Now I’m all for democracy, yet I believe in Original Sin first. That means the people doing the voting don’t always know or do what’s best for them. The House of Representatives was intended to provide representation for the people, and the Senate for the states. The people and the states are not identical, nor are their interests identical. I don’t mean that only in the sense that senators represent more people than representatives, but that senators were intended to represent the interests of the states themselves. Each senator ideally had one constituent: the state that sent him/her/it. (Dontcha just love inclusive language?)

As for the corruption and confusion, it seems to me that there are other ways to minimize or avoid it. But consider why else a senator would have voted for the 17th Amendment. Instead of answering to each state’s legislative branch, he would answer to the mass of statewide voters, who are much less likely to hold him strictly accountable for his representation, due to the diversity of their interests, and their preoccupation with productive life. Similarly, a congressman would also vote in favor of that amendment, because the people he represents would anticipate — rightly or wrongly — that they would have greater influence over their senators than they had before. The same notion would carry the amendment through ratification by the state legislature, with the added impetus that the legislators would subsequently have less work to do.

All of these practical, though unvirtuous reasons for the 17th Amendment can easily be covered and obscured by the notion that the new system is “closer to genuine democracy,” and that the senators will work “more in line with the will of the people.” Thus have the victors written the history books. Yet who were the real victors here? The people may have thought they were, but though I am unsure of several things, I tend to doubt that more than anything else.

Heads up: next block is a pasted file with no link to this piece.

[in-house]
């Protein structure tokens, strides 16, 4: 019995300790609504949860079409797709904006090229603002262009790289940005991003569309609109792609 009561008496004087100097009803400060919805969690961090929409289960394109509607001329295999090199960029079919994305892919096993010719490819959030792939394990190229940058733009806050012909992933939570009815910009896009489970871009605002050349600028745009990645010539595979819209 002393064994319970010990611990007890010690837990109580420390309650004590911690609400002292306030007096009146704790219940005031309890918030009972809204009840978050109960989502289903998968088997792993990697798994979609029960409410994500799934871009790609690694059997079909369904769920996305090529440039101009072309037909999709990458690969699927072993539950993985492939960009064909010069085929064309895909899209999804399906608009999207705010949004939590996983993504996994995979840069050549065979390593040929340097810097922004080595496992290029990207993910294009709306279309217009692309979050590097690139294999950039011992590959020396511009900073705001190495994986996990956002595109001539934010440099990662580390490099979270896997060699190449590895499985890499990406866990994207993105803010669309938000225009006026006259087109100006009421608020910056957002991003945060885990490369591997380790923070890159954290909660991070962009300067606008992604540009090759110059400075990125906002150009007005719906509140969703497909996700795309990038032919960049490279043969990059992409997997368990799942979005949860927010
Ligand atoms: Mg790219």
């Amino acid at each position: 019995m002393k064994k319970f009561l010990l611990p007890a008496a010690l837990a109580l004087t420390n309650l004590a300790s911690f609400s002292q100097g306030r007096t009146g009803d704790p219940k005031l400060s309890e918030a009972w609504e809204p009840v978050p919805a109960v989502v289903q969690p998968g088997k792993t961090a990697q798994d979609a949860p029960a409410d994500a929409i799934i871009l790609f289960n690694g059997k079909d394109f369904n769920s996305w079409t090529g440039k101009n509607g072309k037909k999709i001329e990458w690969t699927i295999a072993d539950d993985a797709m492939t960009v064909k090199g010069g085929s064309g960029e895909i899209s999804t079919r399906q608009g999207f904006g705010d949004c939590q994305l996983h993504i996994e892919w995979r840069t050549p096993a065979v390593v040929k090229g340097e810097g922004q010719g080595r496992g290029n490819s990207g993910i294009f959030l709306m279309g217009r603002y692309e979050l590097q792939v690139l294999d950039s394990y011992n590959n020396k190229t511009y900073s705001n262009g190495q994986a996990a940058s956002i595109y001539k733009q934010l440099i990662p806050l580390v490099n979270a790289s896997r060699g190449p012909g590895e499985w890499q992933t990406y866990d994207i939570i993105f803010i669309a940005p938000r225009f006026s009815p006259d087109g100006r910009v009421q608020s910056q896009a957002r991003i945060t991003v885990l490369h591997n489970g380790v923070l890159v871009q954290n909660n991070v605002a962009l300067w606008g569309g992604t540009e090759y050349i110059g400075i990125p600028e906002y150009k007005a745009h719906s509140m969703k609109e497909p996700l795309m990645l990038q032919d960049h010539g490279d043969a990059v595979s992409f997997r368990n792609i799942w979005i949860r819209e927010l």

What if the 17th Amendment were repealed? We’d have to resolve the corruption and confusion that supposedly gave it birth. Another good thing I would anticipate is a shift in the balance of powers within the United States, such that the states would have more influence upon the governance of the nation, the particular interests of each state would be better served, and the senators would be held more strictly accountable for these things. I’d also expect the importance of the House of Representatives to increase, as it undertakes in full the representation of our nation’s people. The most promising effect, though, would be a reduction in the tendency of this democratic republic to self-destruct from voters’ desire to satisfy their own appetites without regard for wisdom, prudence and justice.

Government, Economics, and the Public Library

I have to admit that I’m a novice in all three categories mentioned in the title of this post. However, I have taken a more than passing interest in them. Each one is a rich blessing from God upon everyone in the United States. I don’t have much time at the moment, so I will try to be brief. My attempts at brevity always result in confusion, so let me admit at the outset that it’s me. Feel free to ask in comments about anything that doesn’t hang together.

The God-given role of government is to curtail injustice, which naturally occurs in a fallen world with disturbing regularity. Government’s exercise of authority is entirely characterized by force. Laws are non-negotiable, and the best ones require little to no interpretation. They also ought to be just. Those on the wrong side of laws find themselves forced against their will in one way or another. It doesn’t matter if the law is “Don’t steal your neighbor’s car,” or “Pay your taxes on time.” Either way, government operates by force.